Ghailani guilty of one charge for 1998 US embassy bombs

Ghailani's attorney Peter Quijano: "We still truly believe he is innocent"

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The first Guantanamo detainee tried in a US civilian court has been found guilty on just one out of 285 terror charges over the 1998 bombings of US embassies in East Africa.

Tanzanian Ahmed Ghailani, 36, was found guilty of conspiracy to damage or destroy US property with explosives.

But he was cleared of many other counts including murder and murder conspiracy.

Ghailani faces a minimum of 20 years in prison. The verdict comes as the US weighs other civilian terror trials.

The BBC's Iain Mackenzie, in Washington, says the verdict in the Ghailani case will be seen as a huge blow to the Obama administration.

It hopes to try other Guantanamo detainees in civilian courts - including alleged 9/11 mastermind Khalid Sheikh Mohammed.

Officials will now be considering how to proceed, but it could mean the controversial prison remains open for some time to come, our correspondent adds.

Witness barred

The attacks on US embassies in Tanzania and Kenya killed 224 people and were one of al-Qaeda's first international shows of strength.

Four accused co-conspirators were convicted over the bombings in 2001 and sentenced to life in prison.


The failure to convict Ahmed Ghailani on more of the charges will be viewed by some as proof that civilian courts are the wrong place to hold the Guantanamo trials.

Specifically there will be worries that the court threw out some evidence gained during enhanced interrogation at CIA "black sites".

Others will see that as a strength of the justice system.

The Obama administration is under pressure either way - either it reneges on its promise to close Guantanamo or risks the perception that suspected terrorists are being treated leniently.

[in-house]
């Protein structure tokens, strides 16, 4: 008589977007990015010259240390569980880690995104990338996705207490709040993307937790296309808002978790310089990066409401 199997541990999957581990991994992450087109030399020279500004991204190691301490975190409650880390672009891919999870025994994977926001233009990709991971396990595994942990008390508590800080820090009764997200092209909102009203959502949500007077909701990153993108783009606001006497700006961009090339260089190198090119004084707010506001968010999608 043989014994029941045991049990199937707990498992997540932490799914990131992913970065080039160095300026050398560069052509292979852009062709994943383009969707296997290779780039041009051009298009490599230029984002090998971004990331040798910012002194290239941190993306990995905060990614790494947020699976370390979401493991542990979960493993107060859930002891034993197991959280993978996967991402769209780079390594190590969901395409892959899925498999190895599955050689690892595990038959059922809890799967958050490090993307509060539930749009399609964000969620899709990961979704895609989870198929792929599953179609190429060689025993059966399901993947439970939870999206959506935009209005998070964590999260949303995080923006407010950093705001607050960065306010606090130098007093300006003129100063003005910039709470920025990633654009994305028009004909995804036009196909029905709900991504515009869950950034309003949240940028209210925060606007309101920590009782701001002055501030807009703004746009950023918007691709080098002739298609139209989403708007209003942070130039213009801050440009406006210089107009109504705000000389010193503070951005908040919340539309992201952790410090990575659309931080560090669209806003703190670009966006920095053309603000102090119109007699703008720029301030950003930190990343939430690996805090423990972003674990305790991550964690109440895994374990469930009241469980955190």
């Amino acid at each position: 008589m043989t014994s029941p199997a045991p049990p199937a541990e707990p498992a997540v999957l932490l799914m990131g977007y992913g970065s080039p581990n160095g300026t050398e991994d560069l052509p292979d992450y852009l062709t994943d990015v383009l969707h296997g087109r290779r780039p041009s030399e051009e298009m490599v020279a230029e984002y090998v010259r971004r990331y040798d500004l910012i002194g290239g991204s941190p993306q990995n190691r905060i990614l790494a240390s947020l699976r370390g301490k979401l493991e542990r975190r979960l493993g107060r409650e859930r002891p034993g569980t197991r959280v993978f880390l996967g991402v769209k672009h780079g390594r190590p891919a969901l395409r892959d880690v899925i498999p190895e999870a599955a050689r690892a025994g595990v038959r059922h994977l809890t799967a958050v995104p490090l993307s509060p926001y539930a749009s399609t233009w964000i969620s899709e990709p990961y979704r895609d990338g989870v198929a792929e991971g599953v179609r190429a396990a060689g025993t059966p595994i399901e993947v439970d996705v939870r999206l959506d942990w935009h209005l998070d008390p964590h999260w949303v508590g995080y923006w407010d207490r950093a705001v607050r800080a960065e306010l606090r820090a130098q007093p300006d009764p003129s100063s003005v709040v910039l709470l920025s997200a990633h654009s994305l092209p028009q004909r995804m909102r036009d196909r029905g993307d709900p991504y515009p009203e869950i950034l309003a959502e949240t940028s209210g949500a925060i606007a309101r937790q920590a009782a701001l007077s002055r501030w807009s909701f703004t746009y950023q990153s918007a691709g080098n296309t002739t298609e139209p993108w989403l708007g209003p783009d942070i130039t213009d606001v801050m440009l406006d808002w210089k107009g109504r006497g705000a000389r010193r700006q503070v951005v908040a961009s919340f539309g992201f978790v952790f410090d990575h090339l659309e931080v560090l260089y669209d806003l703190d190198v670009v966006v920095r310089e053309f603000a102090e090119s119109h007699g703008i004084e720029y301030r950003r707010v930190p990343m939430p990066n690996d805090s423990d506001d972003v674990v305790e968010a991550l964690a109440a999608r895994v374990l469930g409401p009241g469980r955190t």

Officials will now be considering how to proceed - but it could mean the controversial prison remains open for some time to come.

According to the indictment, Ghailani helped buy the Nissan lorry, oxygen and acetylene tanks used to destroy the US embassy in Dar es Salaam, Tanzania, and helped load boxes of explosives into the back of the lorry ahead of the bombing.

US investigators said Ghailani flew to Pakistan the night before the simultaneous bombings.

He was charged in the US in March 2001 but remained at large in Afghanistan and the Waziristan area of Pakistan, the US says. He was captured in July 2004 and transferred to Guantanamo Bay in 2006.

Last year, the US stayed proceedings in a military tribunal at Guantanamo Bay and transferred him to New York for the civilian trial.

Defence lawyers, meanwhile, argued Ghailani was only an errand boy who had been duped by al-Qaeda operatives, framed by contaminated evidence and knew nothing of the bomb plot.

After the verdict was announced on Wednesday night and the jury left the courtroom, the former Guantanamo Bay prisoner rubbed his face, smiled and hugged his lawyers. He will be sentenced on 25 January.

US Justice Department spokesman Matthew Miller said in a statement: "We respect the jury's verdict and are pleased that Ahmed Ghailani now faces a minimum of 20 years in prison and a potential life sentence for his role in the embassy bombings."

Ahmed Khalfan Ghailani

  • 1998: 224 die in US embassy bombings in Tanzania and Kenya
  • 2001: Ahmed Khalfan Ghailani included on FBI's new "Most Wanted Terrorists" list
  • 2004: Captured in Pakistan, and held at secret CIA facility
  • 2006: Moved to Guantanamo detention camp as "enemy combatant"
  • 2008: Charged before military commission over embassy bombings
  • 2009: Transferred to New York to face civilian charges
  • 2010: Acquitted of all but one (conspiracy) of 286 charges

During the trial, prosecutors suffered an early setback when federal Judge Lewis Kaplan in New York barred a key government witness from testifying, saying he had been named by Ghailani while the latter was "under duress".

Mr Ghailani was detained in Pakistan in 2004, taken to a secret CIA facility and then to Guantanamo Bay in 2006.

He was subject to what the government refers to as "enhanced interrogation" by the CIA. His lawyers say he was tortured.

Despite losing its key witness, the government was given broad latitude to refer to al-Qaeda and Osama bin Laden throughout the trial.

Defence lawyer Peter Quijano welcomed the acquittals. He said the one conviction would be appealed, adding: "We still truly believe he is innocent of all these charges."

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